I was not up at 4 am, and I won’t be watching highlights of the royal wedding. The only reason I even know what Kate Middleton looks like is that I was strapped into a dentist’s chair on Tuesday morning, staring blankly at one of those screens that are everywhere nowadays, when her face came on and her name appeared in the crawl. She is lovely indeed, but Dylan Thomas had it right.
His great poem “A Refusal to Mourn the Death by Fire of a Child in London” laments the banality of our common response to life’s great mysteries.
Written in 1945, at the end of the worst war in history, when so many had died in London alone, from the horror of the Blitz, the poem refuses to join the chorus of weeping over the fiery death of a single child.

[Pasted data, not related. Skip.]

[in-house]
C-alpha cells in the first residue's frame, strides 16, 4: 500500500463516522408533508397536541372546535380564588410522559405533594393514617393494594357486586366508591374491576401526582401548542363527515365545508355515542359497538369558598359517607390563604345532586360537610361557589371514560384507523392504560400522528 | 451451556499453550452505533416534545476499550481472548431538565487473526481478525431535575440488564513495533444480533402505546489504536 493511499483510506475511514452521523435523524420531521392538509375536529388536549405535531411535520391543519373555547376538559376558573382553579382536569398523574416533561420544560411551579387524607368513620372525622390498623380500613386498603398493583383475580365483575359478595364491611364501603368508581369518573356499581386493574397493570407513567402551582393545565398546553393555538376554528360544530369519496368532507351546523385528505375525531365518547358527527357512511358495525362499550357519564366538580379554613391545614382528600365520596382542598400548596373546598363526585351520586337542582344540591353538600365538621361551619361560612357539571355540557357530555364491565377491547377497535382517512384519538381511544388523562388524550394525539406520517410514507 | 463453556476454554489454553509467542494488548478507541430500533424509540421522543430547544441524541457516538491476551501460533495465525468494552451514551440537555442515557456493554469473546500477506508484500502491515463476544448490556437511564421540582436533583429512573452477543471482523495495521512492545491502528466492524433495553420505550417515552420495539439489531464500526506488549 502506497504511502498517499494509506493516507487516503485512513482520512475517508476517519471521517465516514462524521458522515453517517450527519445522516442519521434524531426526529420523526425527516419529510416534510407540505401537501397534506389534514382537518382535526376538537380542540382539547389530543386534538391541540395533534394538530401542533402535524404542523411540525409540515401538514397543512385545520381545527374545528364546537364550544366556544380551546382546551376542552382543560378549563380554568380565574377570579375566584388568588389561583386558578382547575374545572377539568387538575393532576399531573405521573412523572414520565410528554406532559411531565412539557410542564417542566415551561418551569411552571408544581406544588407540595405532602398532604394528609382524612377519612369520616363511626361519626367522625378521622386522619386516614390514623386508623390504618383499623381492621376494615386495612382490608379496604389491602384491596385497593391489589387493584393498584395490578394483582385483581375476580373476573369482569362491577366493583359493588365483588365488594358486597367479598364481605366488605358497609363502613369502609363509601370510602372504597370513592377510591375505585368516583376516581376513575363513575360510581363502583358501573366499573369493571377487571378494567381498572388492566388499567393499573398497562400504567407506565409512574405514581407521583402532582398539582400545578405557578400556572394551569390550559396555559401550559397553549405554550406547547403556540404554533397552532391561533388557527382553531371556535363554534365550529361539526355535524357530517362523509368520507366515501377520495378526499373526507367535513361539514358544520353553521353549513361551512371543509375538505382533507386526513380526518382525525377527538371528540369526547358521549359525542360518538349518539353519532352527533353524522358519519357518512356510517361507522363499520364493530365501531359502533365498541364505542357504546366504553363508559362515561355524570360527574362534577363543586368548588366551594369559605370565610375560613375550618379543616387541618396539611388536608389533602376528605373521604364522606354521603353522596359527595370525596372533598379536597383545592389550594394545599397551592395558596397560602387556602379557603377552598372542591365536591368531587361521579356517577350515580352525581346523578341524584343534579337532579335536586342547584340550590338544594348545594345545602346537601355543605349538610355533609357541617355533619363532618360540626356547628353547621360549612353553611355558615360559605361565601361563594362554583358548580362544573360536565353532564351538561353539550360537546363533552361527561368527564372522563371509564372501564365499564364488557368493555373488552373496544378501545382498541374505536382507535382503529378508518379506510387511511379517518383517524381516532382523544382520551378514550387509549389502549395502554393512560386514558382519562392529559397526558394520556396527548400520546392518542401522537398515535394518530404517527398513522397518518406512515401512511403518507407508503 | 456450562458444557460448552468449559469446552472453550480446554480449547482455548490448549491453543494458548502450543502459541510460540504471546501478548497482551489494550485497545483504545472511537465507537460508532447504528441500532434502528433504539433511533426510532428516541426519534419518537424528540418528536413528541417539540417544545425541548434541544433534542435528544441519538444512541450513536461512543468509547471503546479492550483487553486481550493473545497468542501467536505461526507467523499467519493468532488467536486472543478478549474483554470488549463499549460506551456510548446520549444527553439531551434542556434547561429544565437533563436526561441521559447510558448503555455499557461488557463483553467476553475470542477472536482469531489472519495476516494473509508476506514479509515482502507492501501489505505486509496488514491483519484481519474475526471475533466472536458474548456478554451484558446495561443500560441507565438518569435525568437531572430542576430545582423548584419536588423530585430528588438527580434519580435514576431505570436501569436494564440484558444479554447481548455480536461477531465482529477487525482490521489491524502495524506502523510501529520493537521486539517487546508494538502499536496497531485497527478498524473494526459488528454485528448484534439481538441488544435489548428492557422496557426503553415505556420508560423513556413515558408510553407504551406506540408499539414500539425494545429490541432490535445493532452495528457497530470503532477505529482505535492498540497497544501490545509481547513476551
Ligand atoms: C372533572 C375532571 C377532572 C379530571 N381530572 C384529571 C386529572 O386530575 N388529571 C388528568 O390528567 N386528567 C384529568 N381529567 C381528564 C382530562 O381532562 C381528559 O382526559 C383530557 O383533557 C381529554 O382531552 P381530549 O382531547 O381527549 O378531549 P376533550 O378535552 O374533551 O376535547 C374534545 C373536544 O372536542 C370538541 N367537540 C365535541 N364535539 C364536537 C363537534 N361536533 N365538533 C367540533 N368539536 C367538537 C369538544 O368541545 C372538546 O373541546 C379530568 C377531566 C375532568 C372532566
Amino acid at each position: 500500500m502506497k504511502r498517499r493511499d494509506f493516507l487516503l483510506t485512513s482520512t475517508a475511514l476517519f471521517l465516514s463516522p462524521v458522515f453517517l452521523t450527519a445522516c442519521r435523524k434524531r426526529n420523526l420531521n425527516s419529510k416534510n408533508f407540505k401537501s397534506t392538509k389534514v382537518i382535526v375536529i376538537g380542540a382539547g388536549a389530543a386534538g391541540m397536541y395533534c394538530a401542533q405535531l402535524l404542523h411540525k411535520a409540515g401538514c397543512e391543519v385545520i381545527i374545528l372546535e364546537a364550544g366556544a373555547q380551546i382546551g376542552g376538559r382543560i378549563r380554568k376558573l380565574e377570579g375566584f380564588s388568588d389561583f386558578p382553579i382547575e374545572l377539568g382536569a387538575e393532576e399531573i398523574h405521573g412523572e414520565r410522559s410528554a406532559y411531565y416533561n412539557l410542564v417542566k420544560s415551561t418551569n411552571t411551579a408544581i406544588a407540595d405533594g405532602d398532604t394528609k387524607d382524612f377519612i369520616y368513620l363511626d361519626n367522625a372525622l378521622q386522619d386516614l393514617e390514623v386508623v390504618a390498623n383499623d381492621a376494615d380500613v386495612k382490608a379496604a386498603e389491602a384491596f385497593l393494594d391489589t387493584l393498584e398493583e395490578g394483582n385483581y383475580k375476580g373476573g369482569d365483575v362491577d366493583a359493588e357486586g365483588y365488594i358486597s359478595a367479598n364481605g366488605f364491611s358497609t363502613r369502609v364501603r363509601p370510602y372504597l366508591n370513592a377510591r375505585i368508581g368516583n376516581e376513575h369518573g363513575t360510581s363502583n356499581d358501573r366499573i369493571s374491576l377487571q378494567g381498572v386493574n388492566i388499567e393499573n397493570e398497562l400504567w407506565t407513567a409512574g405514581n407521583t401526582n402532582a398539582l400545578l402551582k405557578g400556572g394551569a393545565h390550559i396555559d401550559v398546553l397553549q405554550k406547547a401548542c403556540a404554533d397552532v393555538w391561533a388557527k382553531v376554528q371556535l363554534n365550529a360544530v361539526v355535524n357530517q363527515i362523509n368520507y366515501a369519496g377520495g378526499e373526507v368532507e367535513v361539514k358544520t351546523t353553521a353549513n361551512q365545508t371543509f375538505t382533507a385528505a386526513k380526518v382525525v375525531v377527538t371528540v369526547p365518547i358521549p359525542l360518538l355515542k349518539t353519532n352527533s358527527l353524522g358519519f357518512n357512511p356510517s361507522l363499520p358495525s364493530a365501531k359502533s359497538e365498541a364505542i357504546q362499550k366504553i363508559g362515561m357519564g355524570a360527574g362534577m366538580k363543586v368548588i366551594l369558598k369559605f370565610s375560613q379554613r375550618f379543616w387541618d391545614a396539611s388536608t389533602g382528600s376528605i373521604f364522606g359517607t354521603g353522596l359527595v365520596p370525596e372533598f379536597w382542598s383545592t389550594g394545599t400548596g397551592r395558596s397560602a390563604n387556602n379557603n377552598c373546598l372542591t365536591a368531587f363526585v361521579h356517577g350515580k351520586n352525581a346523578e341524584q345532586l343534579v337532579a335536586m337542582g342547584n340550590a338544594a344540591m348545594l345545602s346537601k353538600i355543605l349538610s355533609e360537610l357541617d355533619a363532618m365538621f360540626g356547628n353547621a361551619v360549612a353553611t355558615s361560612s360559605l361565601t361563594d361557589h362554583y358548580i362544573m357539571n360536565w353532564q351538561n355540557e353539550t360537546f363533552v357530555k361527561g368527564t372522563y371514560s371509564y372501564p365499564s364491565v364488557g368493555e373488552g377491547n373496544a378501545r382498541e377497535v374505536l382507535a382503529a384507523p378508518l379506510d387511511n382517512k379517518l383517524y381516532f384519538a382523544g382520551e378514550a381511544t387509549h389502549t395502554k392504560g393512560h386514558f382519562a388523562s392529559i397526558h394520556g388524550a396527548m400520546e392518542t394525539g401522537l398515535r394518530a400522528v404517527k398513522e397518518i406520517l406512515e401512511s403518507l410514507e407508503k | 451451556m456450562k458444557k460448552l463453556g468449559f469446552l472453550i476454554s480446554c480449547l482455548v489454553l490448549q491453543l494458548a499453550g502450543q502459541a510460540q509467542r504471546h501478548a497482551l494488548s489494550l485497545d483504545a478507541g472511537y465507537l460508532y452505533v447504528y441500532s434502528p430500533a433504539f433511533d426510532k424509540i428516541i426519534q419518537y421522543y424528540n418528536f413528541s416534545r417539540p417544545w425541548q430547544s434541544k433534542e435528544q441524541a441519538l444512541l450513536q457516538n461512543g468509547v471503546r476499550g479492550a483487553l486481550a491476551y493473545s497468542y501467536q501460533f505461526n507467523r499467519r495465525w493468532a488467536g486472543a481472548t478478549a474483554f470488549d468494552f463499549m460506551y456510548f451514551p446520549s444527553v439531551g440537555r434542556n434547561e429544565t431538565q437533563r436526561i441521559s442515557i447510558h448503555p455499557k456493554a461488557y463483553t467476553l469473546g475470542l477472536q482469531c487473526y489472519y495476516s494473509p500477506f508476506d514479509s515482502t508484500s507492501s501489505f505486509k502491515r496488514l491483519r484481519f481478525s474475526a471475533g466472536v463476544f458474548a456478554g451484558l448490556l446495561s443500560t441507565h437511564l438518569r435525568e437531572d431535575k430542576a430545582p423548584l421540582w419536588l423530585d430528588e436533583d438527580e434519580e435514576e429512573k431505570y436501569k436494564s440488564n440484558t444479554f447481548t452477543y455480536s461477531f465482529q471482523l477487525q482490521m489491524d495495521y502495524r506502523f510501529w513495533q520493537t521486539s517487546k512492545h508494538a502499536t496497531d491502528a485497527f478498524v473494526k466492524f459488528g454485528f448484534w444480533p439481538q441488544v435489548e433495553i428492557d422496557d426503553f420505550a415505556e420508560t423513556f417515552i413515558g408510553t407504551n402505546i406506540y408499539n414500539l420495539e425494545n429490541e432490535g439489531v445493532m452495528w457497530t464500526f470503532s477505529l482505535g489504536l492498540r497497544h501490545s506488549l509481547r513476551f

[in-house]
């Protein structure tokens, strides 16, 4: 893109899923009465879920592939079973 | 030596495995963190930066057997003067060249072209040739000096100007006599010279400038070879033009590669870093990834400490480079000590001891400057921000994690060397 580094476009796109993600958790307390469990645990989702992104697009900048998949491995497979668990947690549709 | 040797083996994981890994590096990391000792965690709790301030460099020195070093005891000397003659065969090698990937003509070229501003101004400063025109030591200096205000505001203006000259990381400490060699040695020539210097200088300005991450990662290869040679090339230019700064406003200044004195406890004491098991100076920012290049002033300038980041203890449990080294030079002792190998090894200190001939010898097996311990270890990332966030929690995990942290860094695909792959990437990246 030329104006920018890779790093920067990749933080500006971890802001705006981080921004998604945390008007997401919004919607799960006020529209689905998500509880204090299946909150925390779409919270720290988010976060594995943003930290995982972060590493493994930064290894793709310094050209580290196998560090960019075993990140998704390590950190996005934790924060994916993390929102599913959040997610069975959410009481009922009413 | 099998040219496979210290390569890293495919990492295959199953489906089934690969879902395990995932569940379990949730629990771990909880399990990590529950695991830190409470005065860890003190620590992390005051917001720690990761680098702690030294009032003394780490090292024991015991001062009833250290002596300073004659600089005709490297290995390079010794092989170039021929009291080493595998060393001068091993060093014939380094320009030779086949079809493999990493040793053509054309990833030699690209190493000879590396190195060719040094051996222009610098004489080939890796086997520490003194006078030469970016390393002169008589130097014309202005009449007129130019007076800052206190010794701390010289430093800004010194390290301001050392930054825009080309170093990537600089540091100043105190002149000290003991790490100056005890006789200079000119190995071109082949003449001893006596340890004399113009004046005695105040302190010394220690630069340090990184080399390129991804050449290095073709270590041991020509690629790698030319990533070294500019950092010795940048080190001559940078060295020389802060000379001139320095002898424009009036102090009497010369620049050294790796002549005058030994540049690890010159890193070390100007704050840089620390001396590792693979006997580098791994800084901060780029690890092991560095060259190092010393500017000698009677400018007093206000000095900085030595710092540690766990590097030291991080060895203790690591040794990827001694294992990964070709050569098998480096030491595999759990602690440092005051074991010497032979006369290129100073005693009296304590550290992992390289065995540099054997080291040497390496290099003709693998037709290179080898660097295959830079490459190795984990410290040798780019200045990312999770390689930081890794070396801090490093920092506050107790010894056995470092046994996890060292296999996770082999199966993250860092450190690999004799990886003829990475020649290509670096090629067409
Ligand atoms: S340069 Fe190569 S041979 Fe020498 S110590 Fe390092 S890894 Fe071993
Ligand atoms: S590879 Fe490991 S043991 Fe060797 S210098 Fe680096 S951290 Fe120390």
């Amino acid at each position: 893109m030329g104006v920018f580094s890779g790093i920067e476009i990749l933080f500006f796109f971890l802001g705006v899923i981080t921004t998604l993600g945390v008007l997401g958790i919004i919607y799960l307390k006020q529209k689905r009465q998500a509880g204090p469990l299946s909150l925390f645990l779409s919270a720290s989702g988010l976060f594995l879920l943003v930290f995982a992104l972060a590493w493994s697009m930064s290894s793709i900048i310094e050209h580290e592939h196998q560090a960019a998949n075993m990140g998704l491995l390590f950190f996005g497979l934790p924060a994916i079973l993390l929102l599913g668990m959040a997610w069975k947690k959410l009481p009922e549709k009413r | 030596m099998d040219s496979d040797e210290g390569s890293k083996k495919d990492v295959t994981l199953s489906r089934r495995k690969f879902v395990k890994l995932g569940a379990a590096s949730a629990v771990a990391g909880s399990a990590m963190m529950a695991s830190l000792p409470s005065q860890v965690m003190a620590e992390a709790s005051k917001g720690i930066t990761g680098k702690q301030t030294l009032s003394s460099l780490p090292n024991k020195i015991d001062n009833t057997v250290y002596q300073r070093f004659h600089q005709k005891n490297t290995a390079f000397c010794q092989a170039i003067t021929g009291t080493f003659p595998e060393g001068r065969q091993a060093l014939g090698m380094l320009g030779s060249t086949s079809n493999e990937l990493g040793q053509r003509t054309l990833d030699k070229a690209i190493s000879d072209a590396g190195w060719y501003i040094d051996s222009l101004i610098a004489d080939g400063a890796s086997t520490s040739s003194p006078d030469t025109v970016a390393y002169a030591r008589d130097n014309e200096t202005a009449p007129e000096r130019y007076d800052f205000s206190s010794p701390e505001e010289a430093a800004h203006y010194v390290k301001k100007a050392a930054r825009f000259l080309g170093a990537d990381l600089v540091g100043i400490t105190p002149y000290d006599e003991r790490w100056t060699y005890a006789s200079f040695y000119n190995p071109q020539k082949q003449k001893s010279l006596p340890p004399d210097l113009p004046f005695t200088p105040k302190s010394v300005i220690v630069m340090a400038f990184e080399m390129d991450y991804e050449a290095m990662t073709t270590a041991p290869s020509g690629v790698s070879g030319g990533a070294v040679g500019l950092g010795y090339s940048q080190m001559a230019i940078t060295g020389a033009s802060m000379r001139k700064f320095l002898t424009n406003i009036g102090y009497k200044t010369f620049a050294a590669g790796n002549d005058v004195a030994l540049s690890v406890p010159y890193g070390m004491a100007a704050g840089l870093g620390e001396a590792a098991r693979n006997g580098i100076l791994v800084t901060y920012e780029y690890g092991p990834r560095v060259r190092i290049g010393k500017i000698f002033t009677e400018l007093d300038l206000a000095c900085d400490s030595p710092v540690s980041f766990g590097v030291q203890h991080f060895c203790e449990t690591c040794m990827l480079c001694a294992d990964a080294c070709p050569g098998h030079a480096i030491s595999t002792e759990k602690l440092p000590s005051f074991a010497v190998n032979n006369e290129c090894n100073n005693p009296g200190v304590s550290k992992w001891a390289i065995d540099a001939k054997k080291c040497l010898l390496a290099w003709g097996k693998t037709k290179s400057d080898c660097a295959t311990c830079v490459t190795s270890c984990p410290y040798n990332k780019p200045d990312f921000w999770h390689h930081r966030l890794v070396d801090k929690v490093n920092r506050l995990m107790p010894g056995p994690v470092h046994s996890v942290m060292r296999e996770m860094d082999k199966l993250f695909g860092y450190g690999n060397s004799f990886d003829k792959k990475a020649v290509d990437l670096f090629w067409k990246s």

After 26 years of marriage, I swear that marriage is as much a mystery to me as death. Let’s catch up with the Prince and his Lady 26 years from now and see how they’re doing. Then we can celebrate and maybe even watch the late news.
Never until the mankind making
Bird beast and flower
Fathering and all-humbling darkness
Tells with silence the last light breaking
And the still hour
Is come of the sea tumbling in harness
And I must enter again the round
Zion of the water bead
And the synagogue of the ear of corn
Shall I let pray the shadow of a sound
Or sow my salt seed
In the least valley of sackcloth to mourn
The majesty and burning of the child’s death.
I will not murder
The mankind of her going with some grave truth
Nor blaspheme down the stations of the breath
With any further
Elegy of innocence and youth.
Deep with the first dead lies London’s daughter,
Robed in the long friends,
The grains beyond age, the dark veins of her mother,
Secret by the unmourning water
Of the riding Thames.
After the first death, there is no other.